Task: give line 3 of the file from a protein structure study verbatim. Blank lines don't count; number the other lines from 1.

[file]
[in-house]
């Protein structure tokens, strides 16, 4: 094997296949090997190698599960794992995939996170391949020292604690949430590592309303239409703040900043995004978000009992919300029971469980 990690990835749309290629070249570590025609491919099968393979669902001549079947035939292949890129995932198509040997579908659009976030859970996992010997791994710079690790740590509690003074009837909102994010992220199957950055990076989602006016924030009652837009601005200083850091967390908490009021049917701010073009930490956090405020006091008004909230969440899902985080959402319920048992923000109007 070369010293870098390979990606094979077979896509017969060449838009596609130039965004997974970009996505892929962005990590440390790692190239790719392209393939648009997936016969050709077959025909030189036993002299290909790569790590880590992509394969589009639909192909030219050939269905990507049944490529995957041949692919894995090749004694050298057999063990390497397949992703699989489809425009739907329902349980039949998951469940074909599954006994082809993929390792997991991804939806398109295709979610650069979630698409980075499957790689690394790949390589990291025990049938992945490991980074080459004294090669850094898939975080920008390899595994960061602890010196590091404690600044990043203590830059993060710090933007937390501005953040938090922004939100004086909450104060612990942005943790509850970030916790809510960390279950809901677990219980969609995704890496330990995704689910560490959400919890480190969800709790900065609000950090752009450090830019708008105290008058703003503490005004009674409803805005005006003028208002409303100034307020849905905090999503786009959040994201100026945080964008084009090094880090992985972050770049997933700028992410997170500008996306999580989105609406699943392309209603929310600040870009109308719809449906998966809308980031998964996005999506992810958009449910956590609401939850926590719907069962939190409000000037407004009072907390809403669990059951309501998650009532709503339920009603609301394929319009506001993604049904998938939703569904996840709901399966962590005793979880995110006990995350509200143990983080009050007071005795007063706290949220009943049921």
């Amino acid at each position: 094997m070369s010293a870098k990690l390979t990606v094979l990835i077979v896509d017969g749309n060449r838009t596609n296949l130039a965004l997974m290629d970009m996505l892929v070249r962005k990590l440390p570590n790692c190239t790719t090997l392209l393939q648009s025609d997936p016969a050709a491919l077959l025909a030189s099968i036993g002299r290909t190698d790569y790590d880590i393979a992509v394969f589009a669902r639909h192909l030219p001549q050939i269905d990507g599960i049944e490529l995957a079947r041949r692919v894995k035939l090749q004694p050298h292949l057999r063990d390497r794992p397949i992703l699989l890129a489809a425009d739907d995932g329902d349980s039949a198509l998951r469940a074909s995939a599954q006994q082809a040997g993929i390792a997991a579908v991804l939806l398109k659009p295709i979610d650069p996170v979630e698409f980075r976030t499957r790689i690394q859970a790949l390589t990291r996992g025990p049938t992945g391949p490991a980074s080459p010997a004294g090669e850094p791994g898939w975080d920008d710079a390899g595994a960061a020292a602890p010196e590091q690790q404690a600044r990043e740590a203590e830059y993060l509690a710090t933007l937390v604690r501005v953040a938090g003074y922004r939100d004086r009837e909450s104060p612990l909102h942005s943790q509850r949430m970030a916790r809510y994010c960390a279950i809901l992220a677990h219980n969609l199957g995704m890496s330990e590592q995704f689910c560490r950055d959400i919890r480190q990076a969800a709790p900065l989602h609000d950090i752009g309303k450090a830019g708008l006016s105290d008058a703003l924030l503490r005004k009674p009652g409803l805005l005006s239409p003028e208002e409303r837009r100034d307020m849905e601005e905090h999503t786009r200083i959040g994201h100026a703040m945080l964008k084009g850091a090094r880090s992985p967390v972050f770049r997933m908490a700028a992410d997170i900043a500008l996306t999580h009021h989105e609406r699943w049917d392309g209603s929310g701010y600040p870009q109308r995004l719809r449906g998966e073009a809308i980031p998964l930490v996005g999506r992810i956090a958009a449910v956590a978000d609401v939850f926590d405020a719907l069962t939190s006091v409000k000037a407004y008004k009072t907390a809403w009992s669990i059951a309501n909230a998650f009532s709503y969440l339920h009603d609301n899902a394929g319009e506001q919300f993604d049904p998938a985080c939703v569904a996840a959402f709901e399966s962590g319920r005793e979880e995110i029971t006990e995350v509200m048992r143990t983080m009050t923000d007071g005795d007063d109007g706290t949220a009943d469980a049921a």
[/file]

């Amino acid at each position: 094997m070369s010293a870098k990690l390979t990606v094979l990835i077979v896509d017969g749309n060449r838009t596609n296949l130039a965004l997974m290629d970009m996505l892929v070249r962005k990590l440390p570590n790692c190239t790719t090997l392209l393939q648009s025609d997936p016969a050709a491919l077959l025909a030189s099968i036993g002299r290909t190698d790569y790590d880590i393979a992509v394969f589009a669902r639909h192909l030219p001549q050939i269905d990507g599960i049944e490529l995957a079947r041949r692919v894995k035939l090749q004694p050298h292949l057999r063990d390497r794992p397949i992703l699989l890129a489809a425009d739907d995932g329902d349980s039949a198509l998951r469940a074909s995939a599954q006994q082809a040997g993929i390792a997991a579908v991804l939806l398109k659009p295709i979610d650069p996170v979630e698409f980075r976030t499957r790689i690394q859970a790949l390589t990291r996992g025990p049938t992945g391949p490991a980074s080459p010997a004294g090669e850094p791994g898939w975080d920008d710079a390899g595994a960061a020292a602890p010196e590091q690790q404690a600044r990043e740590a203590e830059y993060l509690a710090t933007l937390v604690r501005v953040a938090g003074y922004r939100d004086r009837e909450s104060p612990l909102h942005s943790q509850r949430m970030a916790r809510y994010c960390a279950i809901l992220a677990h219980n969609l199957g995704m890496s330990e590592q995704f689910c560490r950055d959400i919890r480190q990076a969800a709790p900065l989602h609000d950090i752009g309303k450090a830019g708008l006016s105290d008058a703003l924030l503490r005004k009674p009652g409803l805005l005006s239409p003028e208002e409303r837009r100034d307020m849905e601005e905090h999503t786009r200083i959040g994201h100026a703040m945080l964008k084009g850091a090094r880090s992985p967390v972050f770049r997933m908490a700028a992410d997170i900043a500008l996306t999580h009021h989105e609406r699943w049917d392309g209603s929310g701010y600040p870009q109308r995004l719809r449906g998966e073009a809308i980031p998964l930490v996005g999506r992810i956090a958009a449910v956590a978000d609401v939850f926590d405020a719907l069962t939190s006091v409000k000037a407004y008004k009072t907390a809403w009992s669990i059951a309501n909230a998650f009532s709503y969440l339920h009603d609301n899902a394929g319009e506001q919300f993604d049904p998938a985080c939703v569904a996840a959402f709901e399966s962590g319920r005793e979880e995110i029971t006990e995350v509200m048992r143990t983080m009050t923000d007071g005795d007063d109007g706290t949220a009943d469980a049921a």